Heart attack risk factors

Age
Men who are 45 or older and women who are 55 or older are more likely to have a heart attack than younger men and women.

Tobacco
Smoking and long-term exposure to secondhand smoke damage the interior walls of arteries — including arteries to your heart — allowing deposits of cholesterol and other substances to collect and slow blood flow. Smoking also increases the risk of deadly blood clots forming and causing a heart attack.

Diabetes
Diabetes is the inability of your body to adequately produce or respond to insulin properly. Insulin, a hormone secreted by your pancreas, allows your body to use glucose, which is a form of sugar from foods. Diabetes can occur in childhood, but it appears more often in middle age and among overweight people. Diabetes greatly increases your risk of a heart attack.

High blood pressure
Over time, high blood pressure can damage arteries that feed your heart by accelerating atherosclerosis. The risk of high blood pressure increases as you age, but the main culprits for most people are eating a diet too high in salt and being overweight. High blood pressure can also be an inherited problem.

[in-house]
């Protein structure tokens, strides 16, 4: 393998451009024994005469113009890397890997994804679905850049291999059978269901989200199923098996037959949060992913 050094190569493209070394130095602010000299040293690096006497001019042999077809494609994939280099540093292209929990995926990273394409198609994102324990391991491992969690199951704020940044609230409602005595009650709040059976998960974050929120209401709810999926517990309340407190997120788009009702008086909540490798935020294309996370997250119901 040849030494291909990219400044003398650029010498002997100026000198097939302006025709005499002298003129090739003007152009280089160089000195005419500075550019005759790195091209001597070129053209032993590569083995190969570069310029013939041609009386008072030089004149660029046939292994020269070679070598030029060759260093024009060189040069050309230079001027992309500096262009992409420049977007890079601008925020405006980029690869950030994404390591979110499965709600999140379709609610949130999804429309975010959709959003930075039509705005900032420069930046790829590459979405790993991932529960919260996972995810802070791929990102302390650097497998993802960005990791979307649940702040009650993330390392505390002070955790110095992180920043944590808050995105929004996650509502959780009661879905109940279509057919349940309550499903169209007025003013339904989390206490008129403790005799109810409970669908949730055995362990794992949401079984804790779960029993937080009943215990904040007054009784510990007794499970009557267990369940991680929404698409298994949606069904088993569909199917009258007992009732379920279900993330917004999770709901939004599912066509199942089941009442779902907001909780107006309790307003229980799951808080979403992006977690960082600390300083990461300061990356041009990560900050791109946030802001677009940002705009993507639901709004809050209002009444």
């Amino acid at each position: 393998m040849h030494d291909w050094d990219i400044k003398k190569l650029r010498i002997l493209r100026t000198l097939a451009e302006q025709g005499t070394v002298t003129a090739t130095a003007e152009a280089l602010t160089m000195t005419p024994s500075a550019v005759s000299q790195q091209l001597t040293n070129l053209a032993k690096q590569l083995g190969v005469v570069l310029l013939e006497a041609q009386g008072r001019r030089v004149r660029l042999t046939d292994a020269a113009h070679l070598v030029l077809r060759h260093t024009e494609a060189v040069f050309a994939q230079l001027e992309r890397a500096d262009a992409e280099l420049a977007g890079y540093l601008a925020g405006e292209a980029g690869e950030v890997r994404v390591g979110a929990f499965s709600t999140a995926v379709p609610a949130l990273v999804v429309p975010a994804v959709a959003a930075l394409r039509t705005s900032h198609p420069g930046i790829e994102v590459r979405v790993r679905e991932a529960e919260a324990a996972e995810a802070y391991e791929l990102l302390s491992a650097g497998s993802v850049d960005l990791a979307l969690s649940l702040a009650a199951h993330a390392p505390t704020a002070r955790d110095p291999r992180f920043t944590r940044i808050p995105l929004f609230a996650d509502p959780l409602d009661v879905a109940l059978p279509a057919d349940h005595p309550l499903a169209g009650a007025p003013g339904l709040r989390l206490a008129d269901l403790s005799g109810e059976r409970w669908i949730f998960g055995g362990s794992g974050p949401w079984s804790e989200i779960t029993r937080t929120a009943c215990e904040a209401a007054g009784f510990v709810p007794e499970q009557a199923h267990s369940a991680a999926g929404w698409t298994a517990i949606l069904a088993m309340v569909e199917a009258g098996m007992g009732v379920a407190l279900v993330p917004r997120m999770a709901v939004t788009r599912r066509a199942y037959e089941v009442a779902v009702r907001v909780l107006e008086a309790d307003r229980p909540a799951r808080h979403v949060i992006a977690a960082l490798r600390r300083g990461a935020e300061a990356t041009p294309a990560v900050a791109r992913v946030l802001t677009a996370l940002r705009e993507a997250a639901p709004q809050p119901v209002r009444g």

High blood cholesterol or triglyceride levels
Cholesterol is a major part of the deposits that can narrow arteries throughout your body, including those that supply your heart. A high level of the wrong kind of cholesterol in your blood increases your risk of a heart attack. Low-density lipoprotein (LDL) cholesterol (the "bad" cholesterol) is most likely to narrow arteries. A high LDL level is undesirable and is often a result of a diet high in saturated fats and cholesterol. A high level of triglycerides, a type of blood fat related to your diet, also is undesirable. However, a high level of high-density lipoprotein (HDL) cholesterol (the "good" cholesterol), which helps the body clean up excess cholesterol, is desirable and lowers your risk of heart attack.

Family history of heart attack
If your siblings, parents or grandparents have had heart attacks, you may be at risk, too. Your family may have a genetic condition that raises unwanted blood cholesterol levels. High blood pressure also can run in families.

Lack of physical activity
An inactive lifestyle contributes to high blood cholesterol levels and obesity. People who get regular aerobic exercise have better cardiovascular fitness, which decreases their overall risk of heart attack. Exercise is also beneficial in lowering high blood pressure.

Obesity
Obese people have a high proportion of body fat (a body mass index of 30 or higher). Obesity raises the risk of heart disease because it's associated with high blood cholesterol levels, high blood pressure and diabetes.

Stress
You may respond to stress in ways that can increase your risk of a heart attack. If you're under stress, you may overeat or smoke from nervous tension. Too much stress, as well as anger, can also raise your blood pressure.

Illegal drug use
Using stimulant drugs, such as cocaine or amphetamines, can trigger a spasm of your heart muscle that causes a heart attack.

Source: Mayo Clinic